Dropping calls with Nick Waterhouse 

click to enlarge Nick Waterhouse - SUBMITTED PHOTO

Nick Waterhouse will bring his band The Tarots to the White Rabbit Cabaret tonight. Before the show, we wanted to chat about his new album and tour across the country. The phone-connection-stars did not want to align, however; but we finally got Nick on the line for a conversation about being pegged as the "retro-soul guy."

Nick Waterhouse: Hello?

NUVO: Hello! Hey! Nick — sorry, I lost you there.

Waterhouse: I think we’re in a dead zone.

NUVO: Oh, yeah — that’s possible.

Waterhouse:We’re out in Utah right now, so...

NUVO: Nice! It seems like a lot of Utah would kind of be a dead zone.

Waterhouse: That’s the impression I’m getting, but I’ve only been in Utah a little while. So I lost you when you were starting your last question.

NUVO: Sure. I saw on your Twitter the other day that your fall tour dates just went up. Is there anywhere in particular that you’re really excited about playing at?

Waterhouse: I’m just excited to play anywhere I haven’t played before and, you know, I’m always excited to go to New York. I’d never been to Nashville... I’d just never been many places. Every time there’s a performance, it’s a thrill to know there’s somebody out there in the world that’s interested. California is really big, so you can be an act in California and feel like you’ve conquered the world if you do well in San Francisco and L.A. and then play small gigs in between. I like seeing people that I’d never seen before.

NUVO: Very cool. I actually have a lot of friends and family up in New York, so I kind of know what you’re talking about with California being so big. New York is kind of the same way.

Waterhouse: [laughs] Yeah. It’s easy for people to get tunnel vision.

NUVO: Well it’s hard to stand out too, especially in places like that. If you say “I’m in a band," it’s like “Oh cool. Me too. And so are all 27 of these other dudes."

Waterhouse: Well, I think those are the times we live in too.

"I Can Only Give You Everything" by Nick Waterhouse

NUVO: Off of everything from your Time’s All Gone album, is there one song in particular that you really like when you’re doing these shows? That you get really into?

Waterhouse: Oh, to play? I think “Someplace” is always a cathartic thing. That’s just kind of my calling card. People kind of freak out at that one too [laughs]. That’s a tune that I pulled out all the stops for because I didn’t know if I was ever going to write a song again. I think “Say I Wanna Know” gets such a great response. That’s a song of the record that, like - I’m just so proud of that. From the production to the performance by the girls and the band. That’s just always how I wanted a song to sound. I think that depending on what the situation is... that’s a test though, really. I’m interested in a sound that’s maybe a little more subdued then even a lot of people expect. There’s all these preconceived conceptions that you can’t really help sometimes. Often, people will be like “Oh, it’s the retro-soul guy” [RECORDING STARTS TO BREAK UP, FOLLOWED SHORTLY BY DIAL TONE].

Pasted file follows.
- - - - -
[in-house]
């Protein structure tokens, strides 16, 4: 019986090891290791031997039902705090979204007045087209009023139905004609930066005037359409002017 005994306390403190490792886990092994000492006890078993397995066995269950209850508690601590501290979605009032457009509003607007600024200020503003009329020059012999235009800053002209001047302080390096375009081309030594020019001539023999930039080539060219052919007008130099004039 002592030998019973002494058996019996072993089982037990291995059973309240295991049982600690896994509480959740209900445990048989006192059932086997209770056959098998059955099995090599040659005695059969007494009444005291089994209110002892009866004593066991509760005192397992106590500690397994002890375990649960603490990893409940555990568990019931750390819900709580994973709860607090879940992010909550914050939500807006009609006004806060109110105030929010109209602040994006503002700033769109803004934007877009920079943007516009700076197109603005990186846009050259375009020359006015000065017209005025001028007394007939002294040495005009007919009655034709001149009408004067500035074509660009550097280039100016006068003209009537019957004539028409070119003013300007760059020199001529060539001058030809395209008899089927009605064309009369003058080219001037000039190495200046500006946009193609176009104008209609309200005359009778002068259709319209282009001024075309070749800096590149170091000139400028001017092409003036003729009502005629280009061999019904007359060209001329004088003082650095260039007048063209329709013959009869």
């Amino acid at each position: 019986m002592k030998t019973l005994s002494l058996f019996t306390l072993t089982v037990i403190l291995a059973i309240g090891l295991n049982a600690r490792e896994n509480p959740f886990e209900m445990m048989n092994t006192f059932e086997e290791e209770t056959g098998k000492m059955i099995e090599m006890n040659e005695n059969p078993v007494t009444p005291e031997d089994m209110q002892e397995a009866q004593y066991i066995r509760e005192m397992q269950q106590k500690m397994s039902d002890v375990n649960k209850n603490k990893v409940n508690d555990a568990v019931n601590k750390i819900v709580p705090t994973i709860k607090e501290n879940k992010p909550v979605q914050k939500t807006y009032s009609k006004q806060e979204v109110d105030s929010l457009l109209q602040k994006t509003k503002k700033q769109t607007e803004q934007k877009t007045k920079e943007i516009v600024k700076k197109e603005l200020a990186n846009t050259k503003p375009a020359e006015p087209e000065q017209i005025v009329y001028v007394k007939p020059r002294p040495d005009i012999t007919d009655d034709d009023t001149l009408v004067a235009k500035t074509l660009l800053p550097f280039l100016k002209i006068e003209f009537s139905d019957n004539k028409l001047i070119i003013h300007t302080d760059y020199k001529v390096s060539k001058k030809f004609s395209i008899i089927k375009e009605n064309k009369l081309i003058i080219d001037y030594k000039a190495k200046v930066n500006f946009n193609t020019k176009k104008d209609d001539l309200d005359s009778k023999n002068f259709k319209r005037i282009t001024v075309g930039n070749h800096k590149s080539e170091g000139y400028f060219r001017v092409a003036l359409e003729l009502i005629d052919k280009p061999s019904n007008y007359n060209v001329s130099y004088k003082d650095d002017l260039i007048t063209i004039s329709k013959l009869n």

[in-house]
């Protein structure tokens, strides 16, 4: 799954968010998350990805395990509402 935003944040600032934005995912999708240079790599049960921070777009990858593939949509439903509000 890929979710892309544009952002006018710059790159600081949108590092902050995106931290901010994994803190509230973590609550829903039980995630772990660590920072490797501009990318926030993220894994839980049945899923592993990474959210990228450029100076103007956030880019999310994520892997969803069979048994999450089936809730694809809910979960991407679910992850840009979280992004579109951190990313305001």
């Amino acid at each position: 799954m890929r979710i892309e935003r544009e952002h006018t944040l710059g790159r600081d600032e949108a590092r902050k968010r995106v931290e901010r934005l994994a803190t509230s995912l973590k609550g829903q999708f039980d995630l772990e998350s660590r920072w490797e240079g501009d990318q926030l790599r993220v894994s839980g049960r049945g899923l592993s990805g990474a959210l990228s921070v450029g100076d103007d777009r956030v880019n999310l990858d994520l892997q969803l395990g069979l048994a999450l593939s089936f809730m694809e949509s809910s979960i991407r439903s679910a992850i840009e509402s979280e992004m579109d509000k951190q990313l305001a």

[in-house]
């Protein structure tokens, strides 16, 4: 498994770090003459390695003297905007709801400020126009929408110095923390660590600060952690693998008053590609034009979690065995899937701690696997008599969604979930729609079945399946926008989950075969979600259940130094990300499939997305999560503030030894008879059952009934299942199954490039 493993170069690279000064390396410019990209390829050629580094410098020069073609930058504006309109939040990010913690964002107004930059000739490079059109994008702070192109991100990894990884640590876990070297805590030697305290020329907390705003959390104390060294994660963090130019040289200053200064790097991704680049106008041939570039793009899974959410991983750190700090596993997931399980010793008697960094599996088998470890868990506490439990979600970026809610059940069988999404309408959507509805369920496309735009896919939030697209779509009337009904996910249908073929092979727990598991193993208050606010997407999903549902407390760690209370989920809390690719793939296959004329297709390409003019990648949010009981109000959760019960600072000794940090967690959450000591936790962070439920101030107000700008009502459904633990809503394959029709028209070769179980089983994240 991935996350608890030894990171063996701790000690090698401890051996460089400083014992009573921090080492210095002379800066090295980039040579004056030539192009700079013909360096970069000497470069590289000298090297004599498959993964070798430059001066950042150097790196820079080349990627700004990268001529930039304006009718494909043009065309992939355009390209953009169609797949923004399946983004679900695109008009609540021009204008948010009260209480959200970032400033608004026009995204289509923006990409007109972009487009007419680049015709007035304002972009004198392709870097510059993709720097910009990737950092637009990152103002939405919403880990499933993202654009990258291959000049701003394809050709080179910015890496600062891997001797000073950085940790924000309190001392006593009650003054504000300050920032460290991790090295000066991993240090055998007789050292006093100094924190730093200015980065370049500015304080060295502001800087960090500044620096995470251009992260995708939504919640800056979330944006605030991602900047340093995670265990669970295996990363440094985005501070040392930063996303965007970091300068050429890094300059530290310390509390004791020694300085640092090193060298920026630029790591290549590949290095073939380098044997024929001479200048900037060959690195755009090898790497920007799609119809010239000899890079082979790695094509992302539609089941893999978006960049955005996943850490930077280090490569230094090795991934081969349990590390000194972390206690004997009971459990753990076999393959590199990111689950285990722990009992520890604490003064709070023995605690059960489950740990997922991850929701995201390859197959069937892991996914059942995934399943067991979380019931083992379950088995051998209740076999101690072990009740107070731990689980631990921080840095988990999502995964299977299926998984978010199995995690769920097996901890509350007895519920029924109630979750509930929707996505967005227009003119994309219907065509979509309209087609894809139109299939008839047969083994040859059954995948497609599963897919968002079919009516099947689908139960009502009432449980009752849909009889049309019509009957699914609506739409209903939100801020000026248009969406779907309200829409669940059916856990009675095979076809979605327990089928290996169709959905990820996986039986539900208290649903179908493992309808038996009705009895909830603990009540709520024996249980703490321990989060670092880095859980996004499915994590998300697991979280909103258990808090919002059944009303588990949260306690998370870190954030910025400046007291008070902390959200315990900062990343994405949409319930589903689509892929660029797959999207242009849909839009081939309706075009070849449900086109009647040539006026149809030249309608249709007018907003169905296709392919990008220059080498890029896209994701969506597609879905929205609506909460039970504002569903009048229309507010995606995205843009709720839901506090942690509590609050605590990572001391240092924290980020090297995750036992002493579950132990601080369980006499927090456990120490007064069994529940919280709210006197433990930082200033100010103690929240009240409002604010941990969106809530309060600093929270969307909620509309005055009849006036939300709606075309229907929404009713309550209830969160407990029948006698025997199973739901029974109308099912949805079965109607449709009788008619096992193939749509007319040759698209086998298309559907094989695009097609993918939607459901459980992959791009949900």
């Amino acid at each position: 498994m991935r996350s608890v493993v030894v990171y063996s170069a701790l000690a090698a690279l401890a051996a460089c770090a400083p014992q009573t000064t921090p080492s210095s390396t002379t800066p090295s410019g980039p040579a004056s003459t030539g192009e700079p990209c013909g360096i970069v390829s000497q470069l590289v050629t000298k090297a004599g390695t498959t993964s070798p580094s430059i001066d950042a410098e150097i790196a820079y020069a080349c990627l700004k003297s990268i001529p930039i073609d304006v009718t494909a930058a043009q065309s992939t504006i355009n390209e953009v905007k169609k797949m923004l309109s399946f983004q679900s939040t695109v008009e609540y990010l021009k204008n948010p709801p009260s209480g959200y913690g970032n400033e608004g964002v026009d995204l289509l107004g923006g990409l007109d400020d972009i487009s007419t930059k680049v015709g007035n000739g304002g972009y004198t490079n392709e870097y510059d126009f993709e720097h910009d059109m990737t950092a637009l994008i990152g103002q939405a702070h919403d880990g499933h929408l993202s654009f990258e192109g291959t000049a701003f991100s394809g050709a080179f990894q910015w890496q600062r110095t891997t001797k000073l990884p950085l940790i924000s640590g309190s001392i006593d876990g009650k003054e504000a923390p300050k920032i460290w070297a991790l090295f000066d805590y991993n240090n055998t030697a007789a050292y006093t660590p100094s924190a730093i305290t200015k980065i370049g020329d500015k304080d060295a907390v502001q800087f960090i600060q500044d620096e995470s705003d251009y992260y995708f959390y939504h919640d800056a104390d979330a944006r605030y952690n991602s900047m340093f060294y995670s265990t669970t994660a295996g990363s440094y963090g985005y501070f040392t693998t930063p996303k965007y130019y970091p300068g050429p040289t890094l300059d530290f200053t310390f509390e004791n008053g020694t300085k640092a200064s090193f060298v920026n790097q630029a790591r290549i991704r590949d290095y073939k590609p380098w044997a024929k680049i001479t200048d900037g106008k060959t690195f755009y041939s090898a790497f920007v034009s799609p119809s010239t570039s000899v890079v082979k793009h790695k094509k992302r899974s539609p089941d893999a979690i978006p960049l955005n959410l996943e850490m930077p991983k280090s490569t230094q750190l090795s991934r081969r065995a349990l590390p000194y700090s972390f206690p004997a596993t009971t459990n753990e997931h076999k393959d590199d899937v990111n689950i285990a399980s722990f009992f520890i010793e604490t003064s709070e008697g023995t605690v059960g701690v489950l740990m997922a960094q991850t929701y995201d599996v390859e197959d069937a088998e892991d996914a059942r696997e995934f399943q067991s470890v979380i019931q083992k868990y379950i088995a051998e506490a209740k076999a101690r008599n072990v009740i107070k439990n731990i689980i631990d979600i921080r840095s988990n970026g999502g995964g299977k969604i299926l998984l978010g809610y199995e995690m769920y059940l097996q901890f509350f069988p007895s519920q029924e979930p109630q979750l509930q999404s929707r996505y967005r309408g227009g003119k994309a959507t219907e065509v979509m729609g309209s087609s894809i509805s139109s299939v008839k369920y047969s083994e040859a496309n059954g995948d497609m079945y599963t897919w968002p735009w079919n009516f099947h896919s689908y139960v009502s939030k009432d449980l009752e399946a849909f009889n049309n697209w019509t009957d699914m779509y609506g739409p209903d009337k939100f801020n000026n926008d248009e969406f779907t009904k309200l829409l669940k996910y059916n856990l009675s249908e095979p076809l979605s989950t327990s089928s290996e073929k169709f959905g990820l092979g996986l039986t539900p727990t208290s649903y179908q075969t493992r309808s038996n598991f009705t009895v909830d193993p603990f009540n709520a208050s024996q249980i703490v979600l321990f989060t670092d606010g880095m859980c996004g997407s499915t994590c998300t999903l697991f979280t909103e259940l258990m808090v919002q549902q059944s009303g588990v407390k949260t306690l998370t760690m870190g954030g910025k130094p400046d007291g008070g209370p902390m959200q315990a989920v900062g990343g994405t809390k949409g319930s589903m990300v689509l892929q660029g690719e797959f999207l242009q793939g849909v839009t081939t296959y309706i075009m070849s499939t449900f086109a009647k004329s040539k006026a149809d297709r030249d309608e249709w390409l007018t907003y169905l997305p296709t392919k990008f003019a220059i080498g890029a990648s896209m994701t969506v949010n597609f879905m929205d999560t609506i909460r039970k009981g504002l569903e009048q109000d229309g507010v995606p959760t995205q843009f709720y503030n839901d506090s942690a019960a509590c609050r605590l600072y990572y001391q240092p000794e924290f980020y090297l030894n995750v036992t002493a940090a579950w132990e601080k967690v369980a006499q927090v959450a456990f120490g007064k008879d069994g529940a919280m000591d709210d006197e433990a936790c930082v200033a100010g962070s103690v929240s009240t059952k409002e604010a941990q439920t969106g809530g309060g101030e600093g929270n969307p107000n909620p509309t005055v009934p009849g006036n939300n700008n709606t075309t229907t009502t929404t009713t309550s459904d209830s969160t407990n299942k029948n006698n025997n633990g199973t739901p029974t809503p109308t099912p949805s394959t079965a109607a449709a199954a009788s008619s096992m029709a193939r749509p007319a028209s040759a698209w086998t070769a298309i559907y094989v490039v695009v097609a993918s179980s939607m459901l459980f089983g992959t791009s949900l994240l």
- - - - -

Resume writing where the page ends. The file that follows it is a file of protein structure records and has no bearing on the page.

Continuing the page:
Waterhouse: Hello.

NUVO: Hey Nick, how’s it going man?

Waterhouse: Hey, it’s alright. Hoping we can get some steady reception on this one.

NUVO: I wanted to ask you —- last time, I’d started to lose you a little bit, but you’d started to talk about how people kind of have this preconceived notion of what kind of artist you are, or what you’re going to sound like. I was wondering if we could go back to that.

Waterhouse: Well, this is sort of something I’ve visited in the past. I’m a big proponent of approaching art with no context, and then delving into context once you have a sort of experiential relationship with it. So if you deal with it, and you dislike it, then you don’t need to dedicate anymore time to it. I think part of the issue with how people deal with things in this day and age (especially in the internet age) is this sort of “abbreviated, sound-byte attitude” towards something. It makes me think of Hollywood big-wigs in the '40s needed to have script readers tell them an entire movie. I was watching “In A Lonely Place” the other night, and I was thinking about that. How Bogart plays a big script writer and he’s like “Ah, I don’t have time to read this book. Somebody read it to me and tell me about it”. People can come to my shows, or they can just come to my work, and look at a picture of me or something. I don’t take those pictures.

You know, I make records; I don’t photograph myself. I don’t — that’s not me. That’s not what I was ever interested in, which is packaging myself. I was interested in something that was a little bit bigger than just playing a song. I think people can be confused and think they know what’s going on when they have no idea, you know? And I think it’s better to form an idea with me, or with my work, as opposed to forming it based on some superficial relationship or lines that are drawn, or press or media. They need to have a storyline, and so if I conveniently fit into a storyline and that suddenly frames everything that I do. So I think the shows are interesting, and I think it’s interesting too the way that I started out in San Francisco I wasn’t exactly playing... well, people didn’t know what to expect. That, I think, was the best way for people to experience it.

NUVO: Are you ever concerned that, as time goes by, you’ll inevitably fall into a typecast? Or do you think that what you’re doing is unique enough that it’ll shield you from that a little bit?